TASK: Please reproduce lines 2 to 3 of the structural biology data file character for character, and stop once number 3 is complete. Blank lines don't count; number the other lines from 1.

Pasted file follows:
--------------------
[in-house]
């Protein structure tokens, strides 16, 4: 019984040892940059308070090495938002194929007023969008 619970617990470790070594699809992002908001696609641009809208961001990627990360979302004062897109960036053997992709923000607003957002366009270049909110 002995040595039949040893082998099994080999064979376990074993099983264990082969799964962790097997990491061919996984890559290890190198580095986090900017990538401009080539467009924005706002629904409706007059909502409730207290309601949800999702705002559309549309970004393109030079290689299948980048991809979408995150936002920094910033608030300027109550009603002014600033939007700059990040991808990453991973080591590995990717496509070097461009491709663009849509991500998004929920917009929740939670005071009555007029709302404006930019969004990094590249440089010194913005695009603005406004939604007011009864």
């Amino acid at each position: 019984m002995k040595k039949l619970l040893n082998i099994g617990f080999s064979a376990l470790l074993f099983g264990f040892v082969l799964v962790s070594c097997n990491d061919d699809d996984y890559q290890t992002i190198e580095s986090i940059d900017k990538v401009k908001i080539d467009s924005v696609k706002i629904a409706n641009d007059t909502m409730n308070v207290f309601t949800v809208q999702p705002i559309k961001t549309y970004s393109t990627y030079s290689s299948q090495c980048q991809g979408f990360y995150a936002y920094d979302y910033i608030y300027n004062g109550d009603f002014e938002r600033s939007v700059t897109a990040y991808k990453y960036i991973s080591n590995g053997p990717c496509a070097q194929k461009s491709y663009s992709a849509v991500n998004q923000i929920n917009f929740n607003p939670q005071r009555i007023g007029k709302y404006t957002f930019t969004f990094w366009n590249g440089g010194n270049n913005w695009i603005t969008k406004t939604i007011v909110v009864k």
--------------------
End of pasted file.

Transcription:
């Protein structure tokens, strides 16, 4: 019984040892940059308070090495938002194929007023969008 619970617990470790070594699809992002908001696609641009809208961001990627990360979302004062897109960036053997992709923000607003957002366009270049909110 002995040595039949040893082998099994080999064979376990074993099983264990082969799964962790097997990491061919996984890559290890190198580095986090900017990538401009080539467009924005706002629904409706007059909502409730207290309601949800999702705002559309549309970004393109030079290689299948980048991809979408995150936002920094910033608030300027109550009603002014600033939007700059990040991808990453991973080591590995990717496509070097461009491709663009849509991500998004929920917009929740939670005071009555007029709302404006930019969004990094590249440089010194913005695009603005406004939604007011009864």
């Amino acid at each position: 019984m002995k040595k039949l619970l040893n082998i099994g617990f080999s064979a376990l470790l074993f099983g264990f040892v082969l799964v962790s070594c097997n990491d061919d699809d996984y890559q290890t992002i190198e580095s986090i940059d900017k990538v401009k908001i080539d467009s924005v696609k706002i629904a409706n641009d007059t909502m409730n308070v207290f309601t949800v809208q999702p705002i559309k961001t549309y970004s393109t990627y030079s290689s299948q090495c980048q991809g979408f990360y995150a936002y920094d979302y910033i608030y300027n004062g109550d009603f002014e938002r600033s939007v700059t897109a990040y991808k990453y960036i991973s080591n590995g053997p990717c496509a070097q194929k461009s491709y663009s992709a849509v991500n998004q923000i929920n917009f929740n607003p939670q005071r009555i007023g007029k709302y404006t957002f930019t969004f990094w366009n590249g440089g010194n270049n913005w695009i603005t969008k406004t939604i007011v909110v009864k």